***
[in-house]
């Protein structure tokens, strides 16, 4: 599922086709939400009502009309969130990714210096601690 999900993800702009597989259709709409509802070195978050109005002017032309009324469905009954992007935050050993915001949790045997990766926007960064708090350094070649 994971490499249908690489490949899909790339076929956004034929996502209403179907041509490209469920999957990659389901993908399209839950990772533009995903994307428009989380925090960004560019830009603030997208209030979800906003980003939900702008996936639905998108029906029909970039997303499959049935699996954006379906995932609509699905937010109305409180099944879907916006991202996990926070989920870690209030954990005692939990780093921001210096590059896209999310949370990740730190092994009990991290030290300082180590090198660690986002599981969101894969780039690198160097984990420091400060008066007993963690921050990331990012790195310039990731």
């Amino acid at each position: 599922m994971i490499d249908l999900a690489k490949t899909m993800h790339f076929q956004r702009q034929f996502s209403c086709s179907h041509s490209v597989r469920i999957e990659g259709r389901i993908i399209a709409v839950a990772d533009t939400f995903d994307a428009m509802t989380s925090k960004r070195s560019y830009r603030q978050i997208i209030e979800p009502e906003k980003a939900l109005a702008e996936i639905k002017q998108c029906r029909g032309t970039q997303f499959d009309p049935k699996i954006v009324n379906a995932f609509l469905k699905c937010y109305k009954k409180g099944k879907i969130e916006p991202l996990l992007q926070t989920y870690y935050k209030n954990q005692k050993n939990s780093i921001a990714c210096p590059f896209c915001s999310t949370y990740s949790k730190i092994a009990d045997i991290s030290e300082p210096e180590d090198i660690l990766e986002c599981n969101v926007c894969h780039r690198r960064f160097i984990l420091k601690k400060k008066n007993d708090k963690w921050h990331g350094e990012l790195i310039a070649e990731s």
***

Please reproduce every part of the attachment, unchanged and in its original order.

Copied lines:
[in-house]
């Protein structure tokens, strides 16, 4: 599922086709939400009502009309969130990714210096601690 999900993800702009597989259709709409509802070195978050109005002017032309009324469905009954992007935050050993915001949790045997990766926007960064708090350094070649 994971490499249908690489490949899909790339076929956004034929996502209403179907041509490209469920999957990659389901993908399209839950990772533009995903994307428009989380925090960004560019830009603030997208209030979800906003980003939900702008996936639905998108029906029909970039997303499959049935699996954006379906995932609509699905937010109305409180099944879907916006991202996990926070989920870690209030954990005692939990780093921001210096590059896209999310949370990740730190092994009990991290030290300082180590090198660690986002599981969101894969780039690198160097984990420091400060008066007993963690921050990331990012790195310039990731």
């Amino acid at each position: 599922m994971i490499d249908l999900a690489k490949t899909m993800h790339f076929q956004r702009q034929f996502s209403c086709s179907h041509s490209v597989r469920i999957e990659g259709r389901i993908i399209a709409v839950a990772d533009t939400f995903d994307a428009m509802t989380s925090k960004r070195s560019y830009r603030q978050i997208i209030e979800p009502e906003k980003a939900l109005a702008e996936i639905k002017q998108c029906r029909g032309t970039q997303f499959d009309p049935k699996i954006v009324n379906a995932f609509l469905k699905c937010y109305k009954k409180g099944k879907i969130e916006p991202l996990l992007q926070t989920y870690y935050k209030n954990q005692k050993n939990s780093i921001a990714c210096p590059f896209c915001s999310t949370y990740s949790k730190i092994a009990d045997i991290s030290e300082p210096e180590d090198i660690l990766e986002c599981n969101v926007c894969h780039r690198r960064f160097i984990l420091k601690k400060k008066n007993d708090k963690w921050h990331g350094e990012l790195i310039a070649e990731s």